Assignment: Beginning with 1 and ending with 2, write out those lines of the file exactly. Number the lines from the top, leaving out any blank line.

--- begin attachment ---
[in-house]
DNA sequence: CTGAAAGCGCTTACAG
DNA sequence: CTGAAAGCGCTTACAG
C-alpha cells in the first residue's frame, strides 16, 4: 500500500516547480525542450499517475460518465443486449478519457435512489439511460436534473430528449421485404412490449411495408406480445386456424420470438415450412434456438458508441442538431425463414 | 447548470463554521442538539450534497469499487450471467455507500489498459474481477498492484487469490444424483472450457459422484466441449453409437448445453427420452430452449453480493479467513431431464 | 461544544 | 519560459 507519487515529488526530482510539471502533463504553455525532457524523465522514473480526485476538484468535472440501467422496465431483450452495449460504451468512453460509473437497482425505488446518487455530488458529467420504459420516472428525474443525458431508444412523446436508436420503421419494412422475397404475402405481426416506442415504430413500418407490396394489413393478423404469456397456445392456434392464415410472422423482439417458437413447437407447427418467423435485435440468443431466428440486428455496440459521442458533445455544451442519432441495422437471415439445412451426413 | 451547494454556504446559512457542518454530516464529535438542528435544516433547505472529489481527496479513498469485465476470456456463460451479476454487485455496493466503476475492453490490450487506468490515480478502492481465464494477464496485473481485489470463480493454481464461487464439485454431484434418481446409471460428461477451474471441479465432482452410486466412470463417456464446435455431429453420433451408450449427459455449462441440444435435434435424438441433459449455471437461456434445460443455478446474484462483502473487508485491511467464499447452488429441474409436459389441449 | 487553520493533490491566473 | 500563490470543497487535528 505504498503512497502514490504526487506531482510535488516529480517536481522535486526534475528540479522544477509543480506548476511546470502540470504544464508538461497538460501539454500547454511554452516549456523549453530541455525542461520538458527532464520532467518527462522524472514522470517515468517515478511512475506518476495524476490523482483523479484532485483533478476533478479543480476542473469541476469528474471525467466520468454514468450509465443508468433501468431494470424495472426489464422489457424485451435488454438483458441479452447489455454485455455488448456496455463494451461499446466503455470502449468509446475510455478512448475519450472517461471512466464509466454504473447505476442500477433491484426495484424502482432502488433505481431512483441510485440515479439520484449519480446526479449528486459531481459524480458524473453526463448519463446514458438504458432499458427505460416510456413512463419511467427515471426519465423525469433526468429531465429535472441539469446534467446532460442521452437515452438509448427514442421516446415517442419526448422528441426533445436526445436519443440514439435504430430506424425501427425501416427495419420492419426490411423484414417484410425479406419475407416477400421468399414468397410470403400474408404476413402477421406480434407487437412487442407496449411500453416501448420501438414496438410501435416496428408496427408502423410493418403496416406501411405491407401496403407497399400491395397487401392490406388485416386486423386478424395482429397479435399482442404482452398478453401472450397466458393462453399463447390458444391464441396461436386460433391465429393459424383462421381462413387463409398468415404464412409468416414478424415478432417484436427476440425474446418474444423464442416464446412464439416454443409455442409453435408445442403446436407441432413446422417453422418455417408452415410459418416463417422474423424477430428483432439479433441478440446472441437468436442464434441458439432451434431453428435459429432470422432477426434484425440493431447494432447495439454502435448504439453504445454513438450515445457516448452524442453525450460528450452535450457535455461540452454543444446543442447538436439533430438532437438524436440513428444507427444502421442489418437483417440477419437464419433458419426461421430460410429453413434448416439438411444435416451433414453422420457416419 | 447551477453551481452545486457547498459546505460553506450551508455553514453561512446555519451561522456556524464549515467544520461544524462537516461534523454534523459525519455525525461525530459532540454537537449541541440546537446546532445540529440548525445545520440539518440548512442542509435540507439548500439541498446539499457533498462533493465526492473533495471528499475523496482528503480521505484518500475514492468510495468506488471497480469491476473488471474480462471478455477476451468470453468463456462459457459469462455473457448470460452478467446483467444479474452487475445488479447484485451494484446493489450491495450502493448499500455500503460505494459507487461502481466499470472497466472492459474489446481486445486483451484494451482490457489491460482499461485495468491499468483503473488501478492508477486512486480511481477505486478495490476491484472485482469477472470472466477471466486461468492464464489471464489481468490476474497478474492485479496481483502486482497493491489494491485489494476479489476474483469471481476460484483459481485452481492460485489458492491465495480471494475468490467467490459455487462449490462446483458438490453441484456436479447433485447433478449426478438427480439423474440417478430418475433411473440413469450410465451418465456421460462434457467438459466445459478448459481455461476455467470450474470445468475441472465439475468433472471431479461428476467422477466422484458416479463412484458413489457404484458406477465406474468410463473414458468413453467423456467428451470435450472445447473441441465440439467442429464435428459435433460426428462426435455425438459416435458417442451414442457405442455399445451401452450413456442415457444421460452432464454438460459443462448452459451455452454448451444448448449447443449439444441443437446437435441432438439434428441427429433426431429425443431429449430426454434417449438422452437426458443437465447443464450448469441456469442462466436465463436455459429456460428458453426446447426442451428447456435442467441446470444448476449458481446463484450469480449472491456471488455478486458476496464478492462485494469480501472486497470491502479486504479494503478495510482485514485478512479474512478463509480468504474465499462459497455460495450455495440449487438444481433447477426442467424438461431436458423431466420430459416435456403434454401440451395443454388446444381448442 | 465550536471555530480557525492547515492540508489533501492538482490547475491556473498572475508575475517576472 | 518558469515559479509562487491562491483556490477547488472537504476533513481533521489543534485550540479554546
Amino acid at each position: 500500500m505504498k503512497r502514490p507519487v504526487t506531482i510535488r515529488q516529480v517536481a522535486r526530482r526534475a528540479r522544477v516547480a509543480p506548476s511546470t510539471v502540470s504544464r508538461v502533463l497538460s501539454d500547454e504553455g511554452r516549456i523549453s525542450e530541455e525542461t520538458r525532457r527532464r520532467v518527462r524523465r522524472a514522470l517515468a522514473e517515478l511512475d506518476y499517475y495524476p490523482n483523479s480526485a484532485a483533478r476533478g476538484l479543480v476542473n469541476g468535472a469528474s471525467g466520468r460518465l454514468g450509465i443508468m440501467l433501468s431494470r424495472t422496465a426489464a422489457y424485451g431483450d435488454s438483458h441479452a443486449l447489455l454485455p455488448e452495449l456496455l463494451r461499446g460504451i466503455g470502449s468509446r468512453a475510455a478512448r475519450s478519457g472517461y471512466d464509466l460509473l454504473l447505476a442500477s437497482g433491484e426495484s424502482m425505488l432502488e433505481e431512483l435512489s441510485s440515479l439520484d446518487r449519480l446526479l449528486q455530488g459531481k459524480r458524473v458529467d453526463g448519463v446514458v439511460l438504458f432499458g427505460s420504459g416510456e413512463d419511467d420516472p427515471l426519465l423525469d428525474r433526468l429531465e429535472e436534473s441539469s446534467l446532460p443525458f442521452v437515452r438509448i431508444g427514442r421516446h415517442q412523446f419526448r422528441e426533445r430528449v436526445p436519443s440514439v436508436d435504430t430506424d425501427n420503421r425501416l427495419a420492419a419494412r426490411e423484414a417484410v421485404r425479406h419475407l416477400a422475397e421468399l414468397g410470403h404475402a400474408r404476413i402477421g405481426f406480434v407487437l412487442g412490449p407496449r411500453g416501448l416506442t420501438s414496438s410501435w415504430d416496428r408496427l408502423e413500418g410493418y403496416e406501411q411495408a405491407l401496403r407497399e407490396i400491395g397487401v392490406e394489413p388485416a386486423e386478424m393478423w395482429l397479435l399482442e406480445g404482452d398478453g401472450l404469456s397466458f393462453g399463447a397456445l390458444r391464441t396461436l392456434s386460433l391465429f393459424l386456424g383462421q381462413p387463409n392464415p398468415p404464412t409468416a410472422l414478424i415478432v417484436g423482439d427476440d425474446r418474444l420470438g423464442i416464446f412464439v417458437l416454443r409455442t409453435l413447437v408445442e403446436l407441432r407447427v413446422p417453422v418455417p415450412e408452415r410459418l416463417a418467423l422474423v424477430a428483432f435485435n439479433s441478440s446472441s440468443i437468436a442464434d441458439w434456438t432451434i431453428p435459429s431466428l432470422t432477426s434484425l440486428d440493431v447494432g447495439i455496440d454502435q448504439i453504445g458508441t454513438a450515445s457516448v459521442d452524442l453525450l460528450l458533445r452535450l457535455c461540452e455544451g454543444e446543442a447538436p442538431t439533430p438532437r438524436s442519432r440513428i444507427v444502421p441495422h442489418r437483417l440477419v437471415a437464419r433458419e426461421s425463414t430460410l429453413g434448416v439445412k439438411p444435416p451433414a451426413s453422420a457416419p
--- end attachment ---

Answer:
[in-house]
DNA sequence: CTGAAAGCGCTTACAG